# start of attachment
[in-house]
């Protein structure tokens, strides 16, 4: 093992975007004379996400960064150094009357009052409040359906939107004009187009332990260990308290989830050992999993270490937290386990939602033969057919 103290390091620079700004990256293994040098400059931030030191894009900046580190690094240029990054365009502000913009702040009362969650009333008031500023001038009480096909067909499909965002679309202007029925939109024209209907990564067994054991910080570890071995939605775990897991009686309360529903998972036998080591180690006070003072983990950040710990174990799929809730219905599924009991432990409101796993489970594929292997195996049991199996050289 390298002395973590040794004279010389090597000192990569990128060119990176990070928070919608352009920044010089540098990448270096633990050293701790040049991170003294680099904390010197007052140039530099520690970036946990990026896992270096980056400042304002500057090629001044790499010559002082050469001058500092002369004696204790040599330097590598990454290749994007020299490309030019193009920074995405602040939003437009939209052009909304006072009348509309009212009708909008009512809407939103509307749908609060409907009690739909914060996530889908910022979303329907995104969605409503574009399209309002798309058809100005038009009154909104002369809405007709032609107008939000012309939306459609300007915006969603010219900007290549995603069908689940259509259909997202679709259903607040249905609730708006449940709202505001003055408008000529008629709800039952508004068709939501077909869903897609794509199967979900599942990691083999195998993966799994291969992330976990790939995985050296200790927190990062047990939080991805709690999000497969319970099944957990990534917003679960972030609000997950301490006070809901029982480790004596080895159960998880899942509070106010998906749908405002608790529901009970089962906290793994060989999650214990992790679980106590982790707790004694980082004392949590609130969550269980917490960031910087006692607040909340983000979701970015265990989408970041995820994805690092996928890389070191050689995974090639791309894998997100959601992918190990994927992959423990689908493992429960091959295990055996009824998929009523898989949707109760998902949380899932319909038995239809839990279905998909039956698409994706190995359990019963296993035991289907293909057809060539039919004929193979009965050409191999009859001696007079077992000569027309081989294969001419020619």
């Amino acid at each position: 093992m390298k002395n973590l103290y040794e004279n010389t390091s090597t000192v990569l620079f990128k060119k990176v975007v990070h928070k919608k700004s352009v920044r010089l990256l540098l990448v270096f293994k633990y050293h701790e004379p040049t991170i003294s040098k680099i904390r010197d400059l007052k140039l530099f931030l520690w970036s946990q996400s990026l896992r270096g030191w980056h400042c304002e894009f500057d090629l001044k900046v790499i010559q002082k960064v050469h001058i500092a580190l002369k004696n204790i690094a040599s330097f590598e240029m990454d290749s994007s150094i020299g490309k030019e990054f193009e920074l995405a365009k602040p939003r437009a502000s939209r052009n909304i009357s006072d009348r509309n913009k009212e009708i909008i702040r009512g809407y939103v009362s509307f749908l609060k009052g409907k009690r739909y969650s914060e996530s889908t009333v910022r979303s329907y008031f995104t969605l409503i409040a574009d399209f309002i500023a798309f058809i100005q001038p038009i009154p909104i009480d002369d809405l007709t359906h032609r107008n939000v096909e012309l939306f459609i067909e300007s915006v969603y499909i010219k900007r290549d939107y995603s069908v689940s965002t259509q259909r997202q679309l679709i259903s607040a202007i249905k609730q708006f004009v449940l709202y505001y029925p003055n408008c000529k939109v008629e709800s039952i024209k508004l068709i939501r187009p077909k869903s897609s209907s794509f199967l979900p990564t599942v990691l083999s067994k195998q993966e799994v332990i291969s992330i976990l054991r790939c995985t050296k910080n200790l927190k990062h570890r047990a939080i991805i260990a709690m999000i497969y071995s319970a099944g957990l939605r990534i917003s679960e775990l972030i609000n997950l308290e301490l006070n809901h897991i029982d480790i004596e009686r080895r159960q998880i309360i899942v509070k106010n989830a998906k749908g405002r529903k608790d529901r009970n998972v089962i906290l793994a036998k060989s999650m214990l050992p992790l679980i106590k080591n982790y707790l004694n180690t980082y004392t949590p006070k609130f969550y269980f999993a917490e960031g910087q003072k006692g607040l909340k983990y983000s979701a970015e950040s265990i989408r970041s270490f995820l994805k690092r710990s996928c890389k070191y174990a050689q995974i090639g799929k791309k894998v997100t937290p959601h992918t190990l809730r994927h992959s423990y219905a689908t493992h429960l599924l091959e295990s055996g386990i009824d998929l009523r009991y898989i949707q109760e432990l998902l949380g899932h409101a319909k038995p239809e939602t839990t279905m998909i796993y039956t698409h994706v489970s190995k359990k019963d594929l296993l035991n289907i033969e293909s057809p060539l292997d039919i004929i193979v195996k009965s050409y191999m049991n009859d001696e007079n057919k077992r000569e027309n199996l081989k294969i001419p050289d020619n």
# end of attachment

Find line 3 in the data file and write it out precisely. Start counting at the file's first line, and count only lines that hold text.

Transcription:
């Amino acid at each position: 093992m390298k002395n973590l103290y040794e004279n010389t390091s090597t000192v990569l620079f990128k060119k990176v975007v990070h928070k919608k700004s352009v920044r010089l990256l540098l990448v270096f293994k633990y050293h701790e004379p040049t991170i003294s040098k680099i904390r010197d400059l007052k140039l530099f931030l520690w970036s946990q996400s990026l896992r270096g030191w980056h400042c304002e894009f500057d090629l001044k900046v790499i010559q002082k960064v050469h001058i500092a580190l002369k004696n204790i690094a040599s330097f590598e240029m990454d290749s994007s150094i020299g490309k030019e990054f193009e920074l995405a365009k602040p939003r437009a502000s939209r052009n909304i009357s006072d009348r509309n913009k009212e009708i909008i702040r009512g809407y939103v009362s509307f749908l609060k009052g409907k009690r739909y969650s914060e996530s889908t009333v910022r979303s329907y008031f995104t969605l409503i409040a574009d399209f309002i500023a798309f058809i100005q001038p038009i009154p909104i009480d002369d809405l007709t359906h032609r107008n939000v096909e012309l939306f459609i067909e300007s915006v969603y499909i010219k900007r290549d939107y995603s069908v689940s965002t259509q259909r997202q679309l679709i259903s607040a202007i249905k609730q708006f004009v449940l709202y505001y029925p003055n408008c000529k939109v008629e709800s039952i024209k508004l068709i939501r187009p077909k869903s897609s209907s794509f199967l979900p990564t599942v990691l083999s067994k195998q993966e799994v332990i291969s992330i976990l054991r790939c995985t050296k910080n200790l927190k990062h570890r047990a939080i991805i260990a709690m999000i497969y071995s319970a099944g957990l939605r990534i917003s679960e775990l972030i609000n997950l308290e301490l006070n809901h897991i029982d480790i004596e009686r080895r159960q998880i309360i899942v509070k106010n989830a998906k749908g405002r529903k608790d529901r009970n998972v089962i906290l793994a036998k060989s999650m214990l050992p992790l679980i106590k080591n982790y707790l004694n180690t980082y004392t949590p006070k609130f969550y269980f999993a917490e960031g910087q003072k006692g607040l909340k983990y983000s979701a970015e950040s265990i989408r970041s270490f995820l994805k690092r710990s996928c890389k070191y174990a050689q995974i090639g799929k791309k894998v997100t937290p959601h992918t190990l809730r994927h992959s423990y219905a689908t493992h429960l599924l091959e295990s055996g386990i009824d998929l009523r009991y898989i949707q109760e432990l998902l949380g899932h409101a319909k038995p239809e939602t839990t279905m998909i796993y039956t698409h994706v489970s190995k359990k019963d594929l296993l035991n289907i033969e293909s057809p060539l292997d039919i004929i193979v195996k009965s050409y191999m049991n009859d001696e007079n057919k077992r000569e027309n199996l081989k294969i001419p050289d020619n």